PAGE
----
A dear friend and paddling companion, Roula Loukas, made us this simple but memorable dish on our final night of a nine-day wilderness paddling trip near the world’s largest old-growth red pine forest. Later that evening we enjoyed cedar tea around the campfire as we chatted about the pictographs, left by the Ojibwa people hundreds of years before us, across the lake from our campsite. This is my interpretation of Roula’s lentil meal, but it has been dehydrated to reduce weight and cooking time.
- 1-1/2 cups (375 mL) dried green lentils
- 2-1/4 cups (560 mL) water plus 1/4–1/2 cup (60 mL–125 mL)
- 2 bay leaves
- 1-1/4 cup (310 mL) onion, diced
- 4 cloves garlic
- 2 Tbsp (30 mL) tomato paste
- Kosher salt and black pepper to taste
- 2 Tbsp (30 mL) olive oil
Look over the lentils and remove any debris. Place the lentils in a large pot and cover with 2 ¼ cups (560 mL) of water and simmer until tender or about 30 minutes. Do not add salt at this time, as it can cause the lentils to toughen.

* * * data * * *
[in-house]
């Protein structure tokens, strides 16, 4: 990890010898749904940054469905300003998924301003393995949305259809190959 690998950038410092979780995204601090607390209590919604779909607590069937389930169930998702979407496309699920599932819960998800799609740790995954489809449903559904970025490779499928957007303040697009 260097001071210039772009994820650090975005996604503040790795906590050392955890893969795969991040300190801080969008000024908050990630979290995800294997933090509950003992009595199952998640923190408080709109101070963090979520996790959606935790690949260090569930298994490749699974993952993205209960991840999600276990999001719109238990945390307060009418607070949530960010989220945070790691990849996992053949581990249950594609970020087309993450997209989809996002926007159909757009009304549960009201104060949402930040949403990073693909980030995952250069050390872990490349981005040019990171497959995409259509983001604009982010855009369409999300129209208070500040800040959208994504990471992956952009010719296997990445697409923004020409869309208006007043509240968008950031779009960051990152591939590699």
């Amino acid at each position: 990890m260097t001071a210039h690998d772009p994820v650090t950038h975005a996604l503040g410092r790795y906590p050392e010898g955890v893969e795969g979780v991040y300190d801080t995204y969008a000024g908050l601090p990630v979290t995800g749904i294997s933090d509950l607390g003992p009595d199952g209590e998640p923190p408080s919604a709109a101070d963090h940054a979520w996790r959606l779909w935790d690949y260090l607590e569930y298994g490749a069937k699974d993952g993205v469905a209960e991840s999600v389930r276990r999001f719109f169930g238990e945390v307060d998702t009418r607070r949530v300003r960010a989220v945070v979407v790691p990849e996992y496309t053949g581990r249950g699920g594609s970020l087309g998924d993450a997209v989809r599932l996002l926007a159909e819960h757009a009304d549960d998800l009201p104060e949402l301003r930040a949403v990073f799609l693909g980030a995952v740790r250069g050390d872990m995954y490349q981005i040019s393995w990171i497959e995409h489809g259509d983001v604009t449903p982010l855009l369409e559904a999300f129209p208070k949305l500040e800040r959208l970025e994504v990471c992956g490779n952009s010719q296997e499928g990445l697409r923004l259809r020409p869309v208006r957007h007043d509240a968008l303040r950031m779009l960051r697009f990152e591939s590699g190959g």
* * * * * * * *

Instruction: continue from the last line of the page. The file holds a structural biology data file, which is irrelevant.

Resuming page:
Drain and return the cooked lentils to the pot. Add the bay leaves, onions, garlic, and tomato paste. Heat through and then add enough water to just loosen the mixture; about ¼ to ½ cup (60 mL–125 mL). Let simmer for 10 minutes. Remove the bay leaves and season with salt and pepper.
Measure the lentils and write this measurement on a sticky note. Pour onto lined dehydrator trays and dry for 5 to 8 hours.
Place the dried lentil mixture and the sticky note in a ziplock freezer bag. Pack the olive oil with any other olive oil that you will take with you on your trip.
Add enough boiling water to the lentils to equal the measurement on your sticky note. Be sure to account for and add your dried ingredients to the rehydration container prior to adding the water. You can always add more water if you need to. Once the lentil dish has rehydrated, stir in 2 Tbsp (30 mL) olive oil and reheat if necessary.
Yield: three to four servings.
Dehydration time: 5–8 hours
Recipe adapted from Another Fork in the Trail: Vegetarian and Vegan Recipes for the Backcountry by Laurie Ann March (TouchWood, 2011). Reprinted with permission. All rights reserved..